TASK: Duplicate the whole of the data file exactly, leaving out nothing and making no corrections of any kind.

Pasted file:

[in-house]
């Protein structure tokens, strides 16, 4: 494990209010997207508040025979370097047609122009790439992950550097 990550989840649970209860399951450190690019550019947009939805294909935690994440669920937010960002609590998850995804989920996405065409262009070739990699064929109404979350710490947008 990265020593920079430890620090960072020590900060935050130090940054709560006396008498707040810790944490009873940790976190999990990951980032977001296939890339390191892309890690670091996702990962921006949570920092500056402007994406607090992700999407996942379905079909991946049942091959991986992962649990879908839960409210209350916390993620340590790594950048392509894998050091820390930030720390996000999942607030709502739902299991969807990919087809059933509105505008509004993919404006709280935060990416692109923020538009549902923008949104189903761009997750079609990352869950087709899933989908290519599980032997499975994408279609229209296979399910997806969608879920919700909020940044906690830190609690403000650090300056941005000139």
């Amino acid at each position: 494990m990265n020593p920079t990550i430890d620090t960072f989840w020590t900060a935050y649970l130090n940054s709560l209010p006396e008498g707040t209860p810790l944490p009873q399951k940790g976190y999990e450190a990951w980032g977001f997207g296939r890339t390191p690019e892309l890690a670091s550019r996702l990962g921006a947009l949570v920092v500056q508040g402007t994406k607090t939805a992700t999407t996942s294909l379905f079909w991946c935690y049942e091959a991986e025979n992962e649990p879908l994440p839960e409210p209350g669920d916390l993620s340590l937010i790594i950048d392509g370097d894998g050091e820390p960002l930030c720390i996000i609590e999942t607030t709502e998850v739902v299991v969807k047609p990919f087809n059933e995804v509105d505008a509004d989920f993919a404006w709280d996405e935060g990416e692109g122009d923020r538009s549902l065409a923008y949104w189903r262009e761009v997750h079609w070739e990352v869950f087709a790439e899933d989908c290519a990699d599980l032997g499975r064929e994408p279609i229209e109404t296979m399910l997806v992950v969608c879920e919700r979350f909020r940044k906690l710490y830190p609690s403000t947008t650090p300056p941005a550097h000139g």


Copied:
[in-house]
């Protein structure tokens, strides 16, 4: 494990209010997207508040025979370097047609122009790439992950550097 990550989840649970209860399951450190690019550019947009939805294909935690994440669920937010960002609590998850995804989920996405065409262009070739990699064929109404979350710490947008 990265020593920079430890620090960072020590900060935050130090940054709560006396008498707040810790944490009873940790976190999990990951980032977001296939890339390191892309890690670091996702990962921006949570920092500056402007994406607090992700999407996942379905079909991946049942091959991986992962649990879908839960409210209350916390993620340590790594950048392509894998050091820390930030720390996000999942607030709502739902299991969807990919087809059933509105505008509004993919404006709280935060990416692109923020538009549902923008949104189903761009997750079609990352869950087709899933989908290519599980032997499975994408279609229209296979399910997806969608879920919700909020940044906690830190609690403000650090300056941005000139």
């Amino acid at each position: 494990m990265n020593p920079t990550i430890d620090t960072f989840w020590t900060a935050y649970l130090n940054s709560l209010p006396e008498g707040t209860p810790l944490p009873q399951k940790g976190y999990e450190a990951w980032g977001f997207g296939r890339t390191p690019e892309l890690a670091s550019r996702l990962g921006a947009l949570v920092v500056q508040g402007t994406k607090t939805a992700t999407t996942s294909l379905f079909w991946c935690y049942e091959a991986e025979n992962e649990p879908l994440p839960e409210p209350g669920d916390l993620s340590l937010i790594i950048d392509g370097d894998g050091e820390p960002l930030c720390i996000i609590e999942t607030t709502e998850v739902v299991v969807k047609p990919f087809n059933e995804v509105d505008a509004d989920f993919a404006w709280d996405e935060g990416e692109g122009d923020r538009s549902l065409a923008y949104w189903r262009e761009v997750h079609w070739e990352v869950f087709a790439e899933d989908c290519a990699d599980l032997g499975r064929e994408p279609i229209e109404t296979m399910l997806v992950v969608c879920e919700r979350f909020r940044k906690l710490y830190p609690s403000t947008t650090p300056p941005a550097h000139g």